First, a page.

5. Today till Saturday on and off rain so no garden work. We get much needed rain whereas the South and the East of the US are floating away as they have too much rain. Actively working on deck items. Different types of bits. Pump Whipstaff and how it is installed under the deck. Whipstaff This door is first cut out of balsa and sanded to specs. On the left a block of cherry with the outline of the door Balsa door template on the left, final cherry door on the right. Location of the door. Gratings made out of cherry and walnut. Gratings installed on the decks. Door from the captain's quarters. Different layers of decks. Different installed bits Deck items in place. Deck items. Marcus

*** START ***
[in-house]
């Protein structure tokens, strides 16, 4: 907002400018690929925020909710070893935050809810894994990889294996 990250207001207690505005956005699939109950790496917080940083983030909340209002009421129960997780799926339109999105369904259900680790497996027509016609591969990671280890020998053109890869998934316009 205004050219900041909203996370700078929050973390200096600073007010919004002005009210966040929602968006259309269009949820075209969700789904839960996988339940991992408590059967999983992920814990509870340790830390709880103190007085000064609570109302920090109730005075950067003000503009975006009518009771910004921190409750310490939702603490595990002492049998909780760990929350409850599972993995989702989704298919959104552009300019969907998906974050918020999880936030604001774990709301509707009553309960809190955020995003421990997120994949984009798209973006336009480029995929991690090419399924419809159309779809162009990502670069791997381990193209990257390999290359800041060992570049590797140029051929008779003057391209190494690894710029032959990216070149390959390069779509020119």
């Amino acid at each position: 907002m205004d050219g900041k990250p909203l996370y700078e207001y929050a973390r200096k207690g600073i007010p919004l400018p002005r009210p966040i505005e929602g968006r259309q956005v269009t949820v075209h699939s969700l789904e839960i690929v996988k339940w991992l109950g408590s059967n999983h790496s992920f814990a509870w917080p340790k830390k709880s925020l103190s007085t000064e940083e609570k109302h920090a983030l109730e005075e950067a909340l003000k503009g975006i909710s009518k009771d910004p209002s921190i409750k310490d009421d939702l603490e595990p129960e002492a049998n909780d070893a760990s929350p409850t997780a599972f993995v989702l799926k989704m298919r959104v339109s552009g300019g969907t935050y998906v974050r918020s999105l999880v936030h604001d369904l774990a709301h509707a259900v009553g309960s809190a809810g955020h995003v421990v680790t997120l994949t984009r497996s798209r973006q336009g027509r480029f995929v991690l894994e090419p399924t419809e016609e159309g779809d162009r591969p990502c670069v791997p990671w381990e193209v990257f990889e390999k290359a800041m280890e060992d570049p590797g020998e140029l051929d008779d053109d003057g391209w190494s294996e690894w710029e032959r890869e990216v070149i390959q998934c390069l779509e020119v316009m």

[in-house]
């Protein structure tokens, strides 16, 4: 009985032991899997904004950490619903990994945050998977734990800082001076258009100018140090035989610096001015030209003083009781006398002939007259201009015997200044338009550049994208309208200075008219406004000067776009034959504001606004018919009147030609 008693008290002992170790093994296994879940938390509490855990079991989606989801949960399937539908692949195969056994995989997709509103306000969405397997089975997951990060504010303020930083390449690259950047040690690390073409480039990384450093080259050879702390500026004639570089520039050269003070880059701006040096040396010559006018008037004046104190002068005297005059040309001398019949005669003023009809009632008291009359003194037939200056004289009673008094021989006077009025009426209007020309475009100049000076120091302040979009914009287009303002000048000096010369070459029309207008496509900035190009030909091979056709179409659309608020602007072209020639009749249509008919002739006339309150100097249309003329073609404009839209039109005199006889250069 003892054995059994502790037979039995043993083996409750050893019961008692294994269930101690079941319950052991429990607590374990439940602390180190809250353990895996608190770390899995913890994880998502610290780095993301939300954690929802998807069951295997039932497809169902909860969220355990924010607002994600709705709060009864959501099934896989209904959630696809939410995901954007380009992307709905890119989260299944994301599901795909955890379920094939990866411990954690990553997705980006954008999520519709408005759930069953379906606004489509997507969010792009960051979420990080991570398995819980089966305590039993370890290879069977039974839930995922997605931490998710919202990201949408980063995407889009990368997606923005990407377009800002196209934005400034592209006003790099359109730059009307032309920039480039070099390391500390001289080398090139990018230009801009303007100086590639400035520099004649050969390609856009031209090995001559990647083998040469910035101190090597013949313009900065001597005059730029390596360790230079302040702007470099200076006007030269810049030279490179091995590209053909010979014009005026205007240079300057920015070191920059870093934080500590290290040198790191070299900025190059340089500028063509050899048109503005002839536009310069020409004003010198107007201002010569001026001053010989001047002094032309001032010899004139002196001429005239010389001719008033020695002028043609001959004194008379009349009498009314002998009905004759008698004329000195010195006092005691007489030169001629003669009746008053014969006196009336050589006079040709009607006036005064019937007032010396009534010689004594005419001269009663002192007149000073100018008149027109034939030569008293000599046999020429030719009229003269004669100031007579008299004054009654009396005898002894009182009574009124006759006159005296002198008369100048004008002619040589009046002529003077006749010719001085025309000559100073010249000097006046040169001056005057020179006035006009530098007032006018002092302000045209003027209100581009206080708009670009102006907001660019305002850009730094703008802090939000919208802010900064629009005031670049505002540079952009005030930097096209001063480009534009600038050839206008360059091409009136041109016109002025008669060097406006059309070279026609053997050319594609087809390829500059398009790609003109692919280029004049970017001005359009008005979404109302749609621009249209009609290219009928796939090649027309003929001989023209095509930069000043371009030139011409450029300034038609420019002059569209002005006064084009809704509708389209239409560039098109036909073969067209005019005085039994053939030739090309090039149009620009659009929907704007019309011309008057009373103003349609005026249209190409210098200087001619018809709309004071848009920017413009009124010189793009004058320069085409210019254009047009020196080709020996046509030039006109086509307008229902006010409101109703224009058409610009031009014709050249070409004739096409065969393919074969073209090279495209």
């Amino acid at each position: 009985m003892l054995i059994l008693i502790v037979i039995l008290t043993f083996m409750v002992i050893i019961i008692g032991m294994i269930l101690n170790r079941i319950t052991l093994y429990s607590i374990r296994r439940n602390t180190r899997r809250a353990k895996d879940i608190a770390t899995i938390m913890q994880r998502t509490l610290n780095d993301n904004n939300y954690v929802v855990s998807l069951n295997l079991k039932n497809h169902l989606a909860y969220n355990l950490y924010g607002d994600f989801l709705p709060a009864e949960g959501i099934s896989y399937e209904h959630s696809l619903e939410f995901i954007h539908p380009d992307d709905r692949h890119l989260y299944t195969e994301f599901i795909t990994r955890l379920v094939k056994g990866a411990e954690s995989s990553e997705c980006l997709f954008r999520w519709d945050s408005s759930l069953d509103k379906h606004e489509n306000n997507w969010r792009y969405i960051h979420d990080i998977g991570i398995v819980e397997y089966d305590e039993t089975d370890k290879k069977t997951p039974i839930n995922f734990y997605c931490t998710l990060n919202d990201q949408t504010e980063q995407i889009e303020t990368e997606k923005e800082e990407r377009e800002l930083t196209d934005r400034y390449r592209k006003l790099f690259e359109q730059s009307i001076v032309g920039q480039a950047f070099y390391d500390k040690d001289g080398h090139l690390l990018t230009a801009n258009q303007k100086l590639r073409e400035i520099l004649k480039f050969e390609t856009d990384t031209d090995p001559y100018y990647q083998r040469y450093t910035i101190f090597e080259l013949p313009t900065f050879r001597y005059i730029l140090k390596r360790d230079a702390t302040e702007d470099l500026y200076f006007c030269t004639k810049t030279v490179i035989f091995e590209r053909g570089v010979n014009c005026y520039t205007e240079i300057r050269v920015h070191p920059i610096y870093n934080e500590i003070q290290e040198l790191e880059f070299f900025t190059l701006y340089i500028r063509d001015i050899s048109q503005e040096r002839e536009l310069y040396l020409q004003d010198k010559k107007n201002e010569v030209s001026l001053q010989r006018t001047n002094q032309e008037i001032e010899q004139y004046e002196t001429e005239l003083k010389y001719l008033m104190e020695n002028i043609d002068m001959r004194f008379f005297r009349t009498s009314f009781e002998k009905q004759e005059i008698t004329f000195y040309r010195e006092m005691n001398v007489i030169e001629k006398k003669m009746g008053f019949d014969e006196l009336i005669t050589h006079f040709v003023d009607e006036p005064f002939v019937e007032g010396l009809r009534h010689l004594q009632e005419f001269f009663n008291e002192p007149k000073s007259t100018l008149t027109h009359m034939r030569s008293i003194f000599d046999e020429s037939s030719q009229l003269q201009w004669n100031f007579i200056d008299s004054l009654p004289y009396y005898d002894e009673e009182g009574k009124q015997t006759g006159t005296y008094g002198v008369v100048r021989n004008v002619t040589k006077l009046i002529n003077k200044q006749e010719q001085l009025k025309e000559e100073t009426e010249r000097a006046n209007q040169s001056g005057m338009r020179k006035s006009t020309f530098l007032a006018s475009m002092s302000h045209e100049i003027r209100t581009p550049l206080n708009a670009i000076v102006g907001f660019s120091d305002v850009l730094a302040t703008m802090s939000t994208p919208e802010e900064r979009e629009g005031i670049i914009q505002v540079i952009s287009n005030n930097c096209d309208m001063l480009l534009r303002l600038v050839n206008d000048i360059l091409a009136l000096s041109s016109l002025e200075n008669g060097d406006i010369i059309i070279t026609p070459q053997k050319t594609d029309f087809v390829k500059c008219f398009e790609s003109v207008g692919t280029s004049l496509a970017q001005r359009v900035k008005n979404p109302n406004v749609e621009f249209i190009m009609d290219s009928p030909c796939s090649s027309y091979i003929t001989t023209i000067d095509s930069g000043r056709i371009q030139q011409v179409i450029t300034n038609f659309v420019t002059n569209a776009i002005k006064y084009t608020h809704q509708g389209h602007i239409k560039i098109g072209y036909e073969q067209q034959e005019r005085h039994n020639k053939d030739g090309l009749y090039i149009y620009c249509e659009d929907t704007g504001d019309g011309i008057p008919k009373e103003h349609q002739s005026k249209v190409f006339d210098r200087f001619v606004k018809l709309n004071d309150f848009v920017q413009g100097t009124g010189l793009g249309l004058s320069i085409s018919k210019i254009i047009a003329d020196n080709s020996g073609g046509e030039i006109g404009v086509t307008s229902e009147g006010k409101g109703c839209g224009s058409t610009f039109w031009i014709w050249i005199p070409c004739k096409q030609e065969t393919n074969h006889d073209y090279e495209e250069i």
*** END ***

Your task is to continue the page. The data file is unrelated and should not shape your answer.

6. @Cathead Thanks for the elaborate explanation. My apples are in espalier form. All types of berries in rows next to the raised beds. Most of my food is grown in raised beds. My perennial herbs and rhubarb and are located in the perennial flower beds. Have flowers from February (winter aconite) to November (wild flowers), this is to attract the pollenators most of the year. Marcus
  7. Wow, are you feeding an army with all that acreage? I use a third of my 1 acre property for my edible garden and it is for 2 people. Marcus
  8. @allanyed, @Bob Cleek, @Bill Hudson, @reklein and @Gregory I thank you all for the information and advice. I will definitely get a draw plate and look into model RR nails. The long black nails I presently have so few of were used for my Marklin model RR which I purchased in the 70's and 10 years ago sold all of it on eBay to someone in China. Marcus